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If Sex Hurts

It's hard enough for parents to find time for sex, so it's disappointing when it's painful. Some common reasons that lovemaking might be uncomfortable for moms, from Laura Berman, Ph.D., coauthor of The Passion Prescription: Ten Weeks to Your Best Sex -- Ever!

Tearing and scarring Even if you're past the six-week postdelivery, no-sex period, episiotomy scars may still not have healed completely.

What to do: Be honest with your doctor about how much pain you're having. It can take as long as a year for the tender tissues around the perineum (the area cut during an episiotomy) to heal entirely after childbirth. Scar tissue can also cause pain during sex but can be treated by topical medications, therapy, or exercises.

Dryness Estrogen levels, which help keep you lubricated during sex, often drop when you're breastfeeding and may not return to normal until six months after you stop. Oral contraceptives can have a similar effect.

What to do: Use an over-the-counter lubricant. If you're on the Pill, talk to your doctor about changing to another brand or method of birth control.

Irritation An infection can cause an itchy or sandpapery feeling during urination or sex, vaginal redness, or a cottage cheese-like discharge.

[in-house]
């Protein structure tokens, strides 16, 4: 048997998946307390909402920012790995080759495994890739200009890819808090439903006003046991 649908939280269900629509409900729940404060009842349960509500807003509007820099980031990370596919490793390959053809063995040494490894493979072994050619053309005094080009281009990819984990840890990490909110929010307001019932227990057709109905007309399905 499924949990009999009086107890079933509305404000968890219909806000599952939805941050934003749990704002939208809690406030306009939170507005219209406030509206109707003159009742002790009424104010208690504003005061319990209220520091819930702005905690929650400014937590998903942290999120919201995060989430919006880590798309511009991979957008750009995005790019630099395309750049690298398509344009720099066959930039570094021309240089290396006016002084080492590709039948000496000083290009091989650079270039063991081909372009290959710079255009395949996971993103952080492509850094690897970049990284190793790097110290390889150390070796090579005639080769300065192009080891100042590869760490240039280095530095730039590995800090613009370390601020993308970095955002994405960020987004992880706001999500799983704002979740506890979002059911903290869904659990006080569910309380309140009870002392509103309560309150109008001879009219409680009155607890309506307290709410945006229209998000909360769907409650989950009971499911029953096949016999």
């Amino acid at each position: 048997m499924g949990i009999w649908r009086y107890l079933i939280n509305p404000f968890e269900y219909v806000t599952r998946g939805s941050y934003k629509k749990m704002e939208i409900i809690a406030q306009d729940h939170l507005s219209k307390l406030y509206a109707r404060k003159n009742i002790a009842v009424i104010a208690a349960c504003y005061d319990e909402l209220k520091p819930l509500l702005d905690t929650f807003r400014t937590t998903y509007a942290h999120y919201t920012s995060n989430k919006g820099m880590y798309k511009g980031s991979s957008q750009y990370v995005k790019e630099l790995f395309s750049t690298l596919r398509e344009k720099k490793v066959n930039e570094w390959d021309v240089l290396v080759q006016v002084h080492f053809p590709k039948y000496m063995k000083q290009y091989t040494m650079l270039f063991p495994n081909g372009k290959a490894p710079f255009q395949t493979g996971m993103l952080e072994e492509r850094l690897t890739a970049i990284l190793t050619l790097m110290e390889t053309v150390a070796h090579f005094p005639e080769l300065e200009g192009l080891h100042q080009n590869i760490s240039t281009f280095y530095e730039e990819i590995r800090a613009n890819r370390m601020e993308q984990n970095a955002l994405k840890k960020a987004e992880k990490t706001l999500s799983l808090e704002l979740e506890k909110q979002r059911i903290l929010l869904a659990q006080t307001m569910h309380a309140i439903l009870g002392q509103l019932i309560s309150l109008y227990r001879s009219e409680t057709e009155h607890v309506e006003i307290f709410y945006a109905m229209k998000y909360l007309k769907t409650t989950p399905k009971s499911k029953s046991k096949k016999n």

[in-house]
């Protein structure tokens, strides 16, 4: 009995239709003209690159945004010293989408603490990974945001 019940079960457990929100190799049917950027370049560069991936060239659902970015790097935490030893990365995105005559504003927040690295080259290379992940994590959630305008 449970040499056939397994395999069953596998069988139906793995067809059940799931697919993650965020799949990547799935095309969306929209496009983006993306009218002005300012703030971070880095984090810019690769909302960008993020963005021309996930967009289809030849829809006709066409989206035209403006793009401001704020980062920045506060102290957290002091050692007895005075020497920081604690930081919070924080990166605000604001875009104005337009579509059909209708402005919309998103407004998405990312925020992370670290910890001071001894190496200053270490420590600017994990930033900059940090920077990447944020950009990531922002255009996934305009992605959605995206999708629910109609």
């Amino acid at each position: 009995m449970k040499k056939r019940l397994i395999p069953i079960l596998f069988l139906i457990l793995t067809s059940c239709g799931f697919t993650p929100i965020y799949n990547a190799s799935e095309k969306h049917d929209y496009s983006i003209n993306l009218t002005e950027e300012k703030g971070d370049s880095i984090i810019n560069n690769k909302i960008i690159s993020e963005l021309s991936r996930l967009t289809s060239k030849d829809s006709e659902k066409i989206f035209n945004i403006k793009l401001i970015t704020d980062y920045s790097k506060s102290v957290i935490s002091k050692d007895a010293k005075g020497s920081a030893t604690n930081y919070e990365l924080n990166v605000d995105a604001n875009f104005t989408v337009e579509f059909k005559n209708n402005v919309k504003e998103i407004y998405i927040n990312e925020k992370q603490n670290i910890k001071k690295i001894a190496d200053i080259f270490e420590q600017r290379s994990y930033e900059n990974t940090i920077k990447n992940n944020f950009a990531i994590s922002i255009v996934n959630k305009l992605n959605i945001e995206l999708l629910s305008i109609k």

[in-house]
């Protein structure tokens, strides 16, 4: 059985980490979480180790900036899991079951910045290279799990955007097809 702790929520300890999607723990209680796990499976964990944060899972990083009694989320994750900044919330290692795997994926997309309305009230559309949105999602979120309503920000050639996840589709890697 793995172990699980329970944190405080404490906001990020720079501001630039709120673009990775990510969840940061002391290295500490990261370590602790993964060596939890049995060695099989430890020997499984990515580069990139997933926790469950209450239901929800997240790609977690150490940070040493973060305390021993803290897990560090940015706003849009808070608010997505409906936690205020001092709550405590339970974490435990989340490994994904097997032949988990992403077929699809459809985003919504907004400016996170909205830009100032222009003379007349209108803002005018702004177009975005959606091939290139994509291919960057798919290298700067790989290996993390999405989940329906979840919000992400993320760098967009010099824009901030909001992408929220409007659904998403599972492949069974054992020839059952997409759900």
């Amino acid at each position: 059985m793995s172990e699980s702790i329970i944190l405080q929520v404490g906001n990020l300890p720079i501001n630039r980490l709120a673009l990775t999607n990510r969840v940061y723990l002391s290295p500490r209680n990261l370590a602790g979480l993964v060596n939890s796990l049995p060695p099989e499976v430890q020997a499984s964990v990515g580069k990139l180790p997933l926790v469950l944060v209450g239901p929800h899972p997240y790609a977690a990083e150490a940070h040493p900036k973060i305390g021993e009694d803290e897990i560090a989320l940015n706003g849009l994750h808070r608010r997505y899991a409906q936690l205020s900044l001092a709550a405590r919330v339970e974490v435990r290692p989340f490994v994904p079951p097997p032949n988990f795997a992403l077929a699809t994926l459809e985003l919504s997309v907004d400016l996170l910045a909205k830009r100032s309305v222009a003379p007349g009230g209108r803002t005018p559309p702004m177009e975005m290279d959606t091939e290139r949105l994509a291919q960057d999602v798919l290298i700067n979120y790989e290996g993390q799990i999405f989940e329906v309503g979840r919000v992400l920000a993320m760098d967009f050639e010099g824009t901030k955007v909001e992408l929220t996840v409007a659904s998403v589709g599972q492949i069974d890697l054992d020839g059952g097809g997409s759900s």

What to do: See your doctor right away: It could be a yeast infection. If so, he'll prescribe a topical cream or pill or suggest an over-the-counter treatment. Or it could be bacterial vaginosis, which is usually treated with antibiotics.

Pelvic pain Deep pelvic or lower-back pain during sex could be due to fibroids (noncancerous uterine growths), an ovarian cyst, or endometriosis (uterine tissue growing outside the uterus).

What to do: See your doctor. Once he diagnoses the problem, he'll suggest treatment. For example,the Pill can slow down endometriosis, and uterine artery embolization (a minimally invasive procedure) treats fibroids. Or he may simply advise physical therapy and/or exercises.

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